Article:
Five Rules For Avoiding Shitty Classical Recordings
As y’all know (yes, I’m getting “folksier”), here at The Kugelmass Episodes, we play your requests.
Today’s question comes from alert reader Jenn Lindsay, whom you may remember from such posts as “On Faith, Art, and Revolution.” She writes, “I can’t always tell one classical recording apart from the next. If you have any tips on that (perhaps your tip would be: listen to them) I’m all eyes.”
I’d paraphrase her question like this: If you’re listening to a classical recording you don’t like, how do you tell whether it’s the composer or the performer who’s at fault? When is it worth seeking out alternative versions of the same piece?
It’s a tricky question, one that only arises in classical music, where an “interpretation” is supposed to balance individual expression with a correct reading of the music. (In jazz and pop, different versions of the same song are usually so different from one another that they might as well be originals.)
Here are some general guidelines. As usual, I’ve tried to avoid duplicating what other sites already do very well, so this won’t be a “best-of” list of good classical albums. For album reviews and best-of lists, check out Gramophone UK, which has an incredible online archive of them.
- In general, pick recordings made after 1970. Never listen to classical samplers or compilations for people studying, meditating, etc.
Unfortunately, before advances in recorded technology enabled multi-track live recordings, with noise reduction and stereo sound, classical music didn’t sound particularly good. (Everyone thought it did, but that’s because they didn’t have a choice.) A great example is Bach’s Cello Suites, recorded in the 1930s by Pablo Casals. This is a legendary recording. You can certainly gain some insight into the Bach suites by listening to it, but you won’t have very much fun. The tape hiss is distracting, the lows are flat, and the highs screech. Even a mediocre album of the same music, recorded in 2016, will give the casual listener more pleasure. Most of the big labels have re-released old, famous recordings like the Casals, claiming to have remastered them. These are mostly hatchet jobs, remastered on the cheap. They sound like what they are: the same inadequate masters, amplified carelessly. Don’t be fooled.
Don’t buy, or stream, Beethoven’s Greatest Hits or Classical Music For Studying Volume 3 or anything else similar. Even if you somehow stumble on a great recording, you have no idea what’s coming next, and the music will all blur together. Life is too short for that.
- Optimize your equipment and play the music reasonably loud. You don’t need a lot of money to buy good equipment. I’m not going to bother listing what brands and styles to buy. That’s what a comments section is for! Tell me how much money you have, and whether you want headphones or speakers or what, and I’ll tell you what I recommend.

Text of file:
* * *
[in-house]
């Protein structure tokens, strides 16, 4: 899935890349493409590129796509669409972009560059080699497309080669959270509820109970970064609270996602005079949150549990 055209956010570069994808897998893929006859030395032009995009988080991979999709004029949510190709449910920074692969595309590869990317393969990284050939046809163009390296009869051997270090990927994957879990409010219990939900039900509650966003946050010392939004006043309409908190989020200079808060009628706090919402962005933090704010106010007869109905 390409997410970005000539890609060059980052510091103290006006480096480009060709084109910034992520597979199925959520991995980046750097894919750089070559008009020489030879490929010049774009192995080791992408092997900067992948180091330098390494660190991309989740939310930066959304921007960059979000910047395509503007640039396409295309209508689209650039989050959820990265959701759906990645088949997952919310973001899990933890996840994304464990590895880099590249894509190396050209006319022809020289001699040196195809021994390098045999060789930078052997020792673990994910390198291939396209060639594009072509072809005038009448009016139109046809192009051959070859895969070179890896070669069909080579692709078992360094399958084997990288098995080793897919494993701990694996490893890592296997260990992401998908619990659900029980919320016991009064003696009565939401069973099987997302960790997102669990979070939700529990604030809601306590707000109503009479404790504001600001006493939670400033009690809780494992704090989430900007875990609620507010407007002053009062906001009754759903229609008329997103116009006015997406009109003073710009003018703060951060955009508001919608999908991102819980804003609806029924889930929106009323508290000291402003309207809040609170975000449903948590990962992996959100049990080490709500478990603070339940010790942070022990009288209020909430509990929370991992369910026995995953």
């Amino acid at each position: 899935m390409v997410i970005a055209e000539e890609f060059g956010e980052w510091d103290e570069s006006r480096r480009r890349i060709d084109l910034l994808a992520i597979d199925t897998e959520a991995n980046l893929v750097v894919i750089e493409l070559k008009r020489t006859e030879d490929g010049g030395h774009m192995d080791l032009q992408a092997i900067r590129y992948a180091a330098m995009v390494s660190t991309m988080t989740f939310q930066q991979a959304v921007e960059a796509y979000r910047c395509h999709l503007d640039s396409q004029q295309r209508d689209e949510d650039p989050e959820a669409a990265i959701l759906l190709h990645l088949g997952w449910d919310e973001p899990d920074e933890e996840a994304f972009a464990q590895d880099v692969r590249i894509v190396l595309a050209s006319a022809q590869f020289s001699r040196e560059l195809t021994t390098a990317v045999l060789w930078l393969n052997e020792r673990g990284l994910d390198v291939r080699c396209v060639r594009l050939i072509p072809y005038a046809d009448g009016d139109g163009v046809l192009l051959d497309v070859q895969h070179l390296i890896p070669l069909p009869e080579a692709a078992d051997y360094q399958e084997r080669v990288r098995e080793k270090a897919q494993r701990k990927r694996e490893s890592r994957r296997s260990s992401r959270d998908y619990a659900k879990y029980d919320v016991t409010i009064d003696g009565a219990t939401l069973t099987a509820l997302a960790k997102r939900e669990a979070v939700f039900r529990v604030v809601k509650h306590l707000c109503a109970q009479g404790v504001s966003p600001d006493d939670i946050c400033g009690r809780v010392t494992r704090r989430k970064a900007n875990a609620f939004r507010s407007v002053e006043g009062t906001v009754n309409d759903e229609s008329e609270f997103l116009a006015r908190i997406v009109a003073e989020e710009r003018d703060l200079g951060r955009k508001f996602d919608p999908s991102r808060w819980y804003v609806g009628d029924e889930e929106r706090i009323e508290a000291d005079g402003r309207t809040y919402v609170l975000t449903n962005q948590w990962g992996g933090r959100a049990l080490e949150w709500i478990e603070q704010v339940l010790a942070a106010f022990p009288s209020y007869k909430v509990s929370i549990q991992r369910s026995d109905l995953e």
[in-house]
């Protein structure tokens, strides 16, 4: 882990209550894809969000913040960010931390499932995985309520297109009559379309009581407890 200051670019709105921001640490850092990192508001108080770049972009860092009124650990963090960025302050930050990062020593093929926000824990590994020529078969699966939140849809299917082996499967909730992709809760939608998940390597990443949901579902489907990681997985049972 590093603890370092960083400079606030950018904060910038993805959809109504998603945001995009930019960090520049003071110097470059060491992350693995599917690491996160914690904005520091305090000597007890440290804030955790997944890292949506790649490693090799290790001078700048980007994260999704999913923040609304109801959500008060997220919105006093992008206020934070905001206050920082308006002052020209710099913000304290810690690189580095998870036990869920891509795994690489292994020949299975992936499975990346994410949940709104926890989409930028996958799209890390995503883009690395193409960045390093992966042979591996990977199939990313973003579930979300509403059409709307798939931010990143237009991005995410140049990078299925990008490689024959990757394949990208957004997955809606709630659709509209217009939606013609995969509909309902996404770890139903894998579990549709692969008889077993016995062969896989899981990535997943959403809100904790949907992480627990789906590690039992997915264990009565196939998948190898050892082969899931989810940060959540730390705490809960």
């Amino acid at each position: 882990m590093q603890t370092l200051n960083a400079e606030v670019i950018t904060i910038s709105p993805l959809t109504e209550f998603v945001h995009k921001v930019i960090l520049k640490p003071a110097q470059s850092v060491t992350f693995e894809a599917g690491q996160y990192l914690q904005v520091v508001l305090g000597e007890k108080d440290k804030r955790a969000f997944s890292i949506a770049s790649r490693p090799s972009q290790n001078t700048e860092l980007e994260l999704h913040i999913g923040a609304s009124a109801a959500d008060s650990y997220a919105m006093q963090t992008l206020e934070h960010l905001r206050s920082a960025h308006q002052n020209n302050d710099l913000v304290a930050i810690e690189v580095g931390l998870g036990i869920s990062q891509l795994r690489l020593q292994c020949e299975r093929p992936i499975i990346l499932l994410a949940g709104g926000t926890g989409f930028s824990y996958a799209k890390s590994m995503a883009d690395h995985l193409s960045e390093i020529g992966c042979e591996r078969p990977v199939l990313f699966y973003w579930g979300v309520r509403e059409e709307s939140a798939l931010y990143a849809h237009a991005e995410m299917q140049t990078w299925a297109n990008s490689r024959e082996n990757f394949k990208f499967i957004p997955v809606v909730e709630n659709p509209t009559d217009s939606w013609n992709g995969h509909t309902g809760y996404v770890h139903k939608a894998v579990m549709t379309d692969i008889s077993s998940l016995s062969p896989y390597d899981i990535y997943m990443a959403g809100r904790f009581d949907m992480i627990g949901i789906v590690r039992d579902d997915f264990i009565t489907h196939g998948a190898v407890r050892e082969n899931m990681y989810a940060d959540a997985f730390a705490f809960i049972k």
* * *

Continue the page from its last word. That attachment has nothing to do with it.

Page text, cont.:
Play classical music at the same volume you play rock music. Most people do not do this. They play rock music loud, and then play classical music as if they are trying not to wake somebody. That’s not what it’s supposed to sound like; at low enough volumes, pretty much every classical record sounds like a stray cat that won’t shut up.
- Listen for cohesive playing. In general, each section of the orchestra (or sub-section, if the piece is written that way) should play as one. You should not be hearing a shimmer of different violins or French horns playing slightly asynchronous notes. If you do, something’s wrong with the conductor, the ensemble, or the recording.
You can hear this “shimmer” in Rachel Podger’s recordings of Vivaldi’s La Stravaganza concertos. They’re full of energy, but sound ragged, which is their undoing.
Similarly, listen for the counterpoint of soloist and orchestra. The emotional qualities of the piece should remain consistent throughout, both when the orchestra is playing and when it isn’t. It should make sense to the ear: you shouldn’t feel, while listening to a concerto, like the orchestra just stops from time to time and says to the soloist, “Here, you play something, we’re on break.” The soloist shouldn’t be absurdly high in the mix, either.
- At the same time, avoid reductive interpretations. While the playing should be cohesive, the recording as a whole should contain multiple ideas in productive tension with one another. The first moment in Beethoven’s Fifth Symphony and Pachelbel’s Canon in D are two excellent examples. Some conductors hear the beginning of the Fifth Symphony and think, “OK, got it, boom boom boom!” In fact, there are a lot of lyrical moments in that same movement, and a good recording imbues them with all the tenderness Beethoven is trying to evoke.
Pachelbel’s Canon is the same way. The composition is divided, emotionally, between grief and regret and a gentle insistence on the business of living. If every single note is played as a lament, even after the key change, the sadness quickly becomes ridiculous.
- Trust your instincts when something startles or bores you. The second track of Bach’s “Well-Tempered Clavier” should not sound like someone putting in a new roof. Beethoven’s Sixth Symphony should not sound like a bunch of blithe instruments tuning up for forty-five consecutive minutes. Brahms isn’t dull, and neither is Haydn. If you’re startled or bored, the odds are good that the conductor and/or soloist(s) don’t understand the melodic ideas at play, and are therefore resorting to cheap bombast or playing to no purpose. This happens all the time in operas. Good opera singing does not make a big deal about every shift in octave, and it doesn’t sleepwalk through the recitatives (the talking), either.